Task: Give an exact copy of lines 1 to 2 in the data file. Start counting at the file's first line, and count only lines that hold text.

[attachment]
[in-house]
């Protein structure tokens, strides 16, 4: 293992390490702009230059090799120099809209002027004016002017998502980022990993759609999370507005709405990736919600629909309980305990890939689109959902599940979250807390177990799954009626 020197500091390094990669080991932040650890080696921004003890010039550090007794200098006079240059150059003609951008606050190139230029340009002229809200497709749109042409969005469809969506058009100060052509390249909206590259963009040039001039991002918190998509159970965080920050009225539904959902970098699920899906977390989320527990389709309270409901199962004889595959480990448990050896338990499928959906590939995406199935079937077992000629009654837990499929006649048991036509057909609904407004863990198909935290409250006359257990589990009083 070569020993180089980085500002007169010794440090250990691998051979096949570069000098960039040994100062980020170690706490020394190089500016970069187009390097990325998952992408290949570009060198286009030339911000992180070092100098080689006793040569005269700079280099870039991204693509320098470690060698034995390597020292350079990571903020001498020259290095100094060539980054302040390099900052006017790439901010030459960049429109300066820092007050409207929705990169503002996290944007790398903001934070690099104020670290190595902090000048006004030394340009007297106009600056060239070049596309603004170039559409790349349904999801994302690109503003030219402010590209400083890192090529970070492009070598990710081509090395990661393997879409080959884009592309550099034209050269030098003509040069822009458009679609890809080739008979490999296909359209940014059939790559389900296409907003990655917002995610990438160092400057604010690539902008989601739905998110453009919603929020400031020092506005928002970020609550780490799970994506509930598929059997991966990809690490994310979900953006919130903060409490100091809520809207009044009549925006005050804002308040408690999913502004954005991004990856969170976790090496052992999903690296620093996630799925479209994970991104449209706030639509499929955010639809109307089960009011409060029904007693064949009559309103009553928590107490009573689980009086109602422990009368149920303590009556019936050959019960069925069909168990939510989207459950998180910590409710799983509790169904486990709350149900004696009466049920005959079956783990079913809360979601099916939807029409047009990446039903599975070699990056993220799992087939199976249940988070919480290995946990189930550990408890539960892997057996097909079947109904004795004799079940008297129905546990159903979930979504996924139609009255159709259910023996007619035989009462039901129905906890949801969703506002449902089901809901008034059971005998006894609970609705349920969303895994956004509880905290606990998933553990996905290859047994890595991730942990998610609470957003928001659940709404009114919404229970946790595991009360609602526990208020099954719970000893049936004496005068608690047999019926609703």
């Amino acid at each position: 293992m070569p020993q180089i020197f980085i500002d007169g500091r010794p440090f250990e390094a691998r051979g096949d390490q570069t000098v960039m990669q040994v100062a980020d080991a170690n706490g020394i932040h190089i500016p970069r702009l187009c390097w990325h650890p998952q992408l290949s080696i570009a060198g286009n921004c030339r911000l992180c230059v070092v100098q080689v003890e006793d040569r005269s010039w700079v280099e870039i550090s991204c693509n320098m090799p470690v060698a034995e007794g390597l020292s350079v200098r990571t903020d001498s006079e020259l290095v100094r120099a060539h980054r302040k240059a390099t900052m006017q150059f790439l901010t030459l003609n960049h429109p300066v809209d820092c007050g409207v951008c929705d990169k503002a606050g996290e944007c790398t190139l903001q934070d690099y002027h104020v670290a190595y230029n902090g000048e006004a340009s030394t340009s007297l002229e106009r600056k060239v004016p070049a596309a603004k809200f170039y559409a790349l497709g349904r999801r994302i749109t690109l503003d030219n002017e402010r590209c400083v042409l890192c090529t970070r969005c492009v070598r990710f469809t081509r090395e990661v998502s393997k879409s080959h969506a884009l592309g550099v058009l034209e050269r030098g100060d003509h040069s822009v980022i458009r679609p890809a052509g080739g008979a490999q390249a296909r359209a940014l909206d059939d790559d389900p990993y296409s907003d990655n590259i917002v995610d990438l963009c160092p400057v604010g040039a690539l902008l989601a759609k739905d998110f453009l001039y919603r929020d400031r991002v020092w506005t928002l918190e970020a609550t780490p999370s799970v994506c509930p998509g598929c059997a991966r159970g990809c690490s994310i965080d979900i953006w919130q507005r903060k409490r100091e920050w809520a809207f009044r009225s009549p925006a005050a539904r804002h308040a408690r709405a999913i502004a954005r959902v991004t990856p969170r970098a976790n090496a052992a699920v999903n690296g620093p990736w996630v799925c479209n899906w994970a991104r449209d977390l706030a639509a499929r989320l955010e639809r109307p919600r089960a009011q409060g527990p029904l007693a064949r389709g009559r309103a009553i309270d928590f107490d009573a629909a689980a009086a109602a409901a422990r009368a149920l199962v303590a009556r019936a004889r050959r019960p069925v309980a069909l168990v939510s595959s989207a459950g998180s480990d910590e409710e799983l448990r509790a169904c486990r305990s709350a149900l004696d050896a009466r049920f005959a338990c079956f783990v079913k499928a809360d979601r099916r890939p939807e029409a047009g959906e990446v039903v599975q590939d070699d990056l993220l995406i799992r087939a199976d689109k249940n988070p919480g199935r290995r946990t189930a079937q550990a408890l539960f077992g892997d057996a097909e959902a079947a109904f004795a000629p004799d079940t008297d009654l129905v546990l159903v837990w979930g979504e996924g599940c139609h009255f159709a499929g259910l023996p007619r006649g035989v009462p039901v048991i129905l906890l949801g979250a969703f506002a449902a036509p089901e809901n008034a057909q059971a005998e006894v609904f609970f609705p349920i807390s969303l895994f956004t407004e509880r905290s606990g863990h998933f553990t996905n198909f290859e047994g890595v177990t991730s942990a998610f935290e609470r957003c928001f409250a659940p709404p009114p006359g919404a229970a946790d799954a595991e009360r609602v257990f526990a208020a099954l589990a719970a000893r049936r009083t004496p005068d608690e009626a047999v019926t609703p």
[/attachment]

[in-house]
């Protein structure tokens, strides 16, 4: 293992390490702009230059090799120099809209002027004016002017998502980022990993759609999370507005709405990736919600629909309980305990890939689109959902599940979250807390177990799954009626 020197500091390094990669080991932040650890080696921004003890010039550090007794200098006079240059150059003609951008606050190139230029340009002229809200497709749109042409969005469809969506058009100060052509390249909206590259963009040039001039991002918190998509159970965080920050009225539904959902970098699920899906977390989320527990389709309270409901199962004889595959480990448990050896338990499928959906590939995406199935079937077992000629009654837990499929006649048991036509057909609904407004863990198909935290409250006359257990589990009083 070569020993180089980085500002007169010794440090250990691998051979096949570069000098960039040994100062980020170690706490020394190089500016970069187009390097990325998952992408290949570009060198286009030339911000992180070092100098080689006793040569005269700079280099870039991204693509320098470690060698034995390597020292350079990571903020001498020259290095100094060539980054302040390099900052006017790439901010030459960049429109300066820092007050409207929705990169503002996290944007790398903001934070690099104020670290190595902090000048006004030394340009007297106009600056060239070049596309603004170039559409790349349904999801994302690109503003030219402010590209400083890192090529970070492009070598990710081509090395990661393997879409080959884009592309550099034209050269030098003509040069822009458009679609890809080739008979490999296909359209940014059939790559389900296409907003990655917002995610990438160092400057604010690539902008989601739905998110453009919603929020400031020092506005928002970020609550780490799970994506509930598929059997991966990809690490994310979900953006919130903060409490100091809520809207009044009549925006005050804002308040408690999913502004954005991004990856969170976790090496052992999903690296620093996630799925479209994970991104449209706030639509499929955010639809109307089960009011409060029904007693064949009559309103009553928590107490009573689980009086109602422990009368149920303590009556019936050959019960069925069909168990939510989207459950998180910590409710799983509790169904486990709350149900004696009466049920005959079956783990079913809360979601099916939807029409047009990446039903599975070699990056993220799992087939199976249940988070919480290995946990189930550990408890539960892997057996097909079947109904004795004799079940008297129905546990159903979930979504996924139609009255159709259910023996007619035989009462039901129905906890949801969703506002449902089901809901008034059971005998006894609970609705349920969303895994956004509880905290606990998933553990996905290859047994890595991730942990998610609470957003928001659940709404009114919404229970946790595991009360609602526990208020099954719970000893049936004496005068608690047999019926609703």